“The $14.7 billion BHP capital management program is being funded by the sale of the company’s onshore gas assets in the United States. This disposal can be partly sheeted home to the pressure brought to bear by activist investor Elliott. That is not to say that Elliott is happy with the buyback and special dividend. It is still focused on forcing BHP to end its dual-listed company structure.” –Tony Boyd, Australian Financial Review

“BHP’s landmark $592 million settlement of its transfer pricing dispute with the Australian Taxation Office has taken it a step closer to unwinding its contentious dual-listed structure. Shaw and Partners analyst Peter O’Connor said the ATO settlement could represent a ‘significant step forward’ for unwinding the DLC.” –Paul Garvey, The Australian

“The agreement [with the ATO] is a victory of sorts for Elliott, the hedge fund that has been waging an activist campaign against BHP since spring last year. The fund wanted to call a halt to the Singapore wheeze, arguing that it had tarnished BHP’s reputation.” Simon Duke, The Times

“Elliott and others argued that dividends flowing to the Plc stream of the business invariably represent a waste of franking credits. And this, partly, ought to inform the BHP board of the need to dismantle the DLC.” –Matthew Stevens, Australian Financial Review

“Some estimates suggest unifying would be worth many billions to BHP. In reality it is hard to quantify, but there’s no doubt it’s a decision that would add substantial shareholder value. Unlike Unilever, BHP has no emotional tie to the UK. Its listing is a legacy issue, and the miner has little physical presence here. Indeed, its moniker reflects that BHP is about one 10th of the Australian index. Unifying a corporate structure can make much commercial sense, as firms that were dual-listed in the UK and elsewhere have established. It delivers economies of scale, a simplified structure and is more efficient from a capital-raising, managing and administrative perspective. The index providers in the UK should understand this, accept these moves will occur and show flexibility, allowing remaining dual-listed firms to stay on the FTSE 100, even if they unify overseas.” –Gerard Lyons, City AM

“The world’s largest miner will hand back all $10.4 billion from its U.S. shale sale in a dividend and giant buyback. A nudge from pushy investor Elliott Management and greater deal discipline have led to a better use of capital than in the last commodities cycle.” –Clara Ferreira, Reuters Breakingviews

“Hedge fund Elliott, for one, wanted buybacks to increase. It also urged BHP to tackle its pile of tax offsets known as franking credits that built up under rules aimed at preventing the government from collecting twice on dividends. Thursday’s announcement helps to fix both.” –Clara Ferreira, Reuters Breakingviews

“In the annual report, BHP for the first time acknowledged that activist hedge fund Elliott Management — which launched a campaign to restructure BHP and galvanised investor discontent over the performance of US shale — has been a significant holder of London shares for some time.” –Matt Chambers and Samantha Bailey, Australian Financial Review

“Many experts believe BHP is a better company for having gone under Elliott's microscope.” –Australian Financial Review

“There is certainly an argument that Elliott's campaign has made BHP and a faster, more focused company that is also more transparent.” –Australian Financial Review

“During a question and answer session with the miner’s retail shareholders, (BHP’s Chief Financial Officer) Peter Beaven also said that collapsing the DLC structure was being examined by the company, along with other comments which suggest that the company does not have an immovable, rigid, permanent opposition to such a change.” –The Sydney Morning Herald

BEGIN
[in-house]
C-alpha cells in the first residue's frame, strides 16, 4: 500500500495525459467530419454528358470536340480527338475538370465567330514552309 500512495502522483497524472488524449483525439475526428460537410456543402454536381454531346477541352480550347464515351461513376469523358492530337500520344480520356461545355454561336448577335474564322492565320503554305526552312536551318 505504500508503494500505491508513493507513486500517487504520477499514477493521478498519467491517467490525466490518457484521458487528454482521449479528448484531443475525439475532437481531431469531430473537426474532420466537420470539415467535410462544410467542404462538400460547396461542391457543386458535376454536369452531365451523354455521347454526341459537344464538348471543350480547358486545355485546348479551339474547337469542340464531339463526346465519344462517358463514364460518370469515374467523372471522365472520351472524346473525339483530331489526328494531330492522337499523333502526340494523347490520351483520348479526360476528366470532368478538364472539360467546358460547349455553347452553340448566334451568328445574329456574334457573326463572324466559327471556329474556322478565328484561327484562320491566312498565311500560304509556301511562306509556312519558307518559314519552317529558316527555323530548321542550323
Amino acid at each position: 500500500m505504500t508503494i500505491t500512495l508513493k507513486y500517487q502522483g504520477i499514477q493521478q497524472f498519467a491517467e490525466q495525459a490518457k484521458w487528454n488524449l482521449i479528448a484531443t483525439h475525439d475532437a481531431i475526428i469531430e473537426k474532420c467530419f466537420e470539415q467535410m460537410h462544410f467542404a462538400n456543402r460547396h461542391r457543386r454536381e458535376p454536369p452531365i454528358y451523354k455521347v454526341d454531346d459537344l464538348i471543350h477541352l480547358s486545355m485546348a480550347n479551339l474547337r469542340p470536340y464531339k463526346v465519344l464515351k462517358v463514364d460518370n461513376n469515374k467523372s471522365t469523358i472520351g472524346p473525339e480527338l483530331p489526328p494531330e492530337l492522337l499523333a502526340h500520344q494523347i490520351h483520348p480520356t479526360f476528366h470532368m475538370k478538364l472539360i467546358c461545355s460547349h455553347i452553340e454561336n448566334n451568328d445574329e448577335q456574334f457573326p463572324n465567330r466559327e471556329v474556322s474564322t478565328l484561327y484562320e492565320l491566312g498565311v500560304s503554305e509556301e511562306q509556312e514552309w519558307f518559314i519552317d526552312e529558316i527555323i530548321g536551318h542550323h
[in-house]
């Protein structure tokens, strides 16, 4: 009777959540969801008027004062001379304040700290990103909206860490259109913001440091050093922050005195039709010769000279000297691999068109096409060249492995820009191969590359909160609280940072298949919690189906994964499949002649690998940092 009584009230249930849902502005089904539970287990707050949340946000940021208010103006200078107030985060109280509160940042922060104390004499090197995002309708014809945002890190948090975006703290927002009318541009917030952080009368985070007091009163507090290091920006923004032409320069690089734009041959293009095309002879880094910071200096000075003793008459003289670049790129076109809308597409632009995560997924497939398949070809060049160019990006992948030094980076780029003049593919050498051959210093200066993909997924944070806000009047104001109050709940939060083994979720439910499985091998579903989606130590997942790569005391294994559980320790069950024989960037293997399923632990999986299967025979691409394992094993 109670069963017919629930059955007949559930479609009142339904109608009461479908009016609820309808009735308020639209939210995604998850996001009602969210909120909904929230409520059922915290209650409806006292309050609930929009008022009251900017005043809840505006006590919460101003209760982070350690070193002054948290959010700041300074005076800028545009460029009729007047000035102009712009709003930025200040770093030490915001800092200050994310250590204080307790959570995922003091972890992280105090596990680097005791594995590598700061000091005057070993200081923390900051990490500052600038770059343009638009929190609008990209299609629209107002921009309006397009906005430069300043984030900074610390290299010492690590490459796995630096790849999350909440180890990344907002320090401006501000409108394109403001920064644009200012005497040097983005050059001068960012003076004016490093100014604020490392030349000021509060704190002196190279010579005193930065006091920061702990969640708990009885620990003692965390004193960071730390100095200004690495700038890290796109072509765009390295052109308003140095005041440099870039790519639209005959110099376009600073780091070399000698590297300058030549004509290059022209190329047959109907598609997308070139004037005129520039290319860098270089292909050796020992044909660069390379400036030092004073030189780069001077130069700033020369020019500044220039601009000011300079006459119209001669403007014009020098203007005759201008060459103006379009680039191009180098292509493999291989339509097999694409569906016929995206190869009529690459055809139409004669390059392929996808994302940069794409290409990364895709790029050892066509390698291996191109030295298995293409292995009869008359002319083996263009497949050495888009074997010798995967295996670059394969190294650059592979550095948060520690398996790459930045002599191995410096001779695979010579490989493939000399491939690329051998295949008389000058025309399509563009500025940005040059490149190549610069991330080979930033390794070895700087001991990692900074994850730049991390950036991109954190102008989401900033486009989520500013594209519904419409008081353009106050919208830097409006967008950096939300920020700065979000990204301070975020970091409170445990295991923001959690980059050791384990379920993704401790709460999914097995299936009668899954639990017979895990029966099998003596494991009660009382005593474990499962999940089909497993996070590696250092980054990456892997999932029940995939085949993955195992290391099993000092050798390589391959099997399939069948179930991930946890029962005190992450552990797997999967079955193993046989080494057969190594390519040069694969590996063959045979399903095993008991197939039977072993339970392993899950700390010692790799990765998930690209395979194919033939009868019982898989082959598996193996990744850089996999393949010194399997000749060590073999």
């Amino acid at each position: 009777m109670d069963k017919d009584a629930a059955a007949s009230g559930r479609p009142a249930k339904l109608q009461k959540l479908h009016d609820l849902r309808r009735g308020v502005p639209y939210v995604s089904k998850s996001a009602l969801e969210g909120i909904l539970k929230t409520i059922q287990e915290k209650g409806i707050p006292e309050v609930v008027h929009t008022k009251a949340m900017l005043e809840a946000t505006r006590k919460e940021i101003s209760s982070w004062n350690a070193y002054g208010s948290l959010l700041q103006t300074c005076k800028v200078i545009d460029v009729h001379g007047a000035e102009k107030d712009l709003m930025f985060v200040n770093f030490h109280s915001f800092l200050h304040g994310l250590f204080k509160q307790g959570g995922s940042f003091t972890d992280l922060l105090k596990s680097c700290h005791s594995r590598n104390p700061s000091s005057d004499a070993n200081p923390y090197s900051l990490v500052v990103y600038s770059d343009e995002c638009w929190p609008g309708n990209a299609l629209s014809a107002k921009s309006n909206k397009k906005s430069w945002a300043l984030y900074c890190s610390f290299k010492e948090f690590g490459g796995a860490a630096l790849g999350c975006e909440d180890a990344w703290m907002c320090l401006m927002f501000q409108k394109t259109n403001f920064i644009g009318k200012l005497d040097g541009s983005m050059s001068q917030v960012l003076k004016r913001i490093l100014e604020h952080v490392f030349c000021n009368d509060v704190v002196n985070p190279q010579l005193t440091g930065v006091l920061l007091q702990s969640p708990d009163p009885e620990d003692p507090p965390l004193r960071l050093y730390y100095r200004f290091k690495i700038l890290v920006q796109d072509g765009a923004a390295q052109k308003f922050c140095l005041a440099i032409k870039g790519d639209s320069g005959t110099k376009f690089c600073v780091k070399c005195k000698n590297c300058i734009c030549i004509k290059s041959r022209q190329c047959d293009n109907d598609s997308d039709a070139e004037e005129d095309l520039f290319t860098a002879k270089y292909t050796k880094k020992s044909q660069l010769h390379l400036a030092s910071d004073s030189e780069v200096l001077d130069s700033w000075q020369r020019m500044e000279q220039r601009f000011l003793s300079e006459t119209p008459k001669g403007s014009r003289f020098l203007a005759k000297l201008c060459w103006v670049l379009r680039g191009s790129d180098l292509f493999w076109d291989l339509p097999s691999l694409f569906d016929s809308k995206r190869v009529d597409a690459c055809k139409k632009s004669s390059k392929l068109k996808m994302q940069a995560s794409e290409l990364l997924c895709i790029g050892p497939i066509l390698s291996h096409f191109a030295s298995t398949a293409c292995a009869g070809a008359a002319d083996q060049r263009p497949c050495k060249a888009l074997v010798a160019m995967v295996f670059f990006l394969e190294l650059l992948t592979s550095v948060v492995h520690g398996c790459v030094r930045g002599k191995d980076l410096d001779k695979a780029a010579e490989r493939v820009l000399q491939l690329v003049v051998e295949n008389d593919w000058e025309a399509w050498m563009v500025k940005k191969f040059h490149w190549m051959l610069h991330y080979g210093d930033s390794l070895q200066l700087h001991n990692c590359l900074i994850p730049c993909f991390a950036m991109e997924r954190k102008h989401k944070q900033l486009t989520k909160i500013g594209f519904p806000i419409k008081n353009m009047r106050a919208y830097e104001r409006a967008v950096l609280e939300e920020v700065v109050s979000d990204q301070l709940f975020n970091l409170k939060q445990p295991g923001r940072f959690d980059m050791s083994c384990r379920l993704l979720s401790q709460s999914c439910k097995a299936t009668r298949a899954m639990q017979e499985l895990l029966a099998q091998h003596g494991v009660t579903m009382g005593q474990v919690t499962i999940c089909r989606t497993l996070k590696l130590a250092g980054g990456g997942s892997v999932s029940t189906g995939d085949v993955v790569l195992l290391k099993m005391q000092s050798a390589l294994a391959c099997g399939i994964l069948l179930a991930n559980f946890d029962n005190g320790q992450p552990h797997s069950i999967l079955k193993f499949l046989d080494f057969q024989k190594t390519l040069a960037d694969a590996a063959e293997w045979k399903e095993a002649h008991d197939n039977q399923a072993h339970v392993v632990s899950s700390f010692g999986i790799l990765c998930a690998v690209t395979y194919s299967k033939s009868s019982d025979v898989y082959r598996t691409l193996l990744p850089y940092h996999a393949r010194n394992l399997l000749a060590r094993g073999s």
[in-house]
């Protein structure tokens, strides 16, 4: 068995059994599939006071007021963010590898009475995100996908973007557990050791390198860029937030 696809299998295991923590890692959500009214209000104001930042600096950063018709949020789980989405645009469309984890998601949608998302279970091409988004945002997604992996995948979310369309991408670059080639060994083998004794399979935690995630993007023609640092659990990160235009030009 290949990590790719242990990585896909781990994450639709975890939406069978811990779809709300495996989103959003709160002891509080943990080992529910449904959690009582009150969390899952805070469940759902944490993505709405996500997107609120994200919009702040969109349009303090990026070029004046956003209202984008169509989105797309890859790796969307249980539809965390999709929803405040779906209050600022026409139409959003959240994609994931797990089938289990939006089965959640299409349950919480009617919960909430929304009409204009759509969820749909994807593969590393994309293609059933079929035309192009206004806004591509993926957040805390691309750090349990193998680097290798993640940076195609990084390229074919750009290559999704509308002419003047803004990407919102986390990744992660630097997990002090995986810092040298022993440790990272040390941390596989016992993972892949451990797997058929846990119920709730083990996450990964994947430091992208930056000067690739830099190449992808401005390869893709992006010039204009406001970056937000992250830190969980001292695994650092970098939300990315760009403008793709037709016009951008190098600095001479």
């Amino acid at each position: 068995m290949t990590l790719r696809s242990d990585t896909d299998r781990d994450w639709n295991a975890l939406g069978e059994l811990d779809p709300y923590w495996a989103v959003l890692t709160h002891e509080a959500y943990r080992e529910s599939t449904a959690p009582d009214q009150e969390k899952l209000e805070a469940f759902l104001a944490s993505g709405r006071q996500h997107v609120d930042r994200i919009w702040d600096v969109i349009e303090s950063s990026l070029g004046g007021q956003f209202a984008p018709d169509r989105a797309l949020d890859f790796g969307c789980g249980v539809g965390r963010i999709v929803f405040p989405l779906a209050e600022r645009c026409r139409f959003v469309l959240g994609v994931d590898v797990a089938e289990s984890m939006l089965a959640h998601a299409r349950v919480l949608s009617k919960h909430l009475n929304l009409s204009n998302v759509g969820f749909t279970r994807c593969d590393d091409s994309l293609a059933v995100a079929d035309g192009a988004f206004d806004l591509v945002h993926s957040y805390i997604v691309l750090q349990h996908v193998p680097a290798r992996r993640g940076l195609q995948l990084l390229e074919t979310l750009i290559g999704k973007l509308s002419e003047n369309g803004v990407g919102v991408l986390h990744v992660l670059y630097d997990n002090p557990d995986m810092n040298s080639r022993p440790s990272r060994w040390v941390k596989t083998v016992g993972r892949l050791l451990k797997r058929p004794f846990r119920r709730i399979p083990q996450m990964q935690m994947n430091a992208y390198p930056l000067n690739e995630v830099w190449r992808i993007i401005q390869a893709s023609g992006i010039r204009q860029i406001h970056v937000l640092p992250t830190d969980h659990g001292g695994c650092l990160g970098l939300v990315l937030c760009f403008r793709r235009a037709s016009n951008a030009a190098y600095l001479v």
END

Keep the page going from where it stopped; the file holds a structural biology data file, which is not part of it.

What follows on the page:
“There's a strong enough case on the merits — as well as sufficient investor support — that BHP should at least commission its own independent review of this last part of Elliott's proposal.” –David Fickling, Bloomberg Gadfly

“BHP said it will keep cutting [debt]. That is all good for shareholders, as is the agitation brought by Paul Singer’s activist hedge fund Elliott.” –Clara Ferreira Marques, Reuters Breakingviews

“Elliott is articulating its argument better, and with more transparency, but both sides have decent cases and claim to be doing what's best for shareholders. It's time to give those shareholders the tools to decide for themselves.” –David Fickling, Bloomberg Gadfly

“[Elliott’s] gamble on a re-rating has already paid off for many shareholders.” –David Fickling, Bloomberg Gadfly

“An oil business might once have made sense for BHP Billiton. Now it does not. The group should sell it.” –FT Lex

“BHP Billiton recently used external experts to help conduct a review of costs and benefits of unifying its Anglo-Australian dual-listed company structure into an all-Australian listing. At the very least, it’s time more information from that review was made public.” –Matt Chambers, The Australian

“A number that needs a closer look is FTI/Elliott’s claim that $US8.7bn of pent-up franking credits would be released by unifying the structure under its plan of an “Australian top hat” and premium London listing. If that number is even half right, and Elliott’s unification cost estimate of $US391m is tripled to the $US1.2bn cost that BHP’s latest review estimated, dissolving the DLC needs more investigation.” –Matt Chambers, The Australian

“BHP’s dual-listed structure, a result of the 2001 merger between the Australian half of BHP and the UK half of Billiton, means BHP Billiton as a whole has two HQs … but a single management and board. FTI’s study stated that restructuring into single listing could result in a $14.1 billion increase in market valuation and a return of $8.7 billion through improved tax credit efficiency.” –Ewen Hosie, Australian Mining

“Elliott says unifying the shares would add $US22bn of value, or 18 per cent of BHP’s market capitalisation, and would only cost $US391m. This is less than the $US1.2bn BHP, which says it has previously thoroughly investigated unification, says it would cost.” –Matt Chambers, The Australian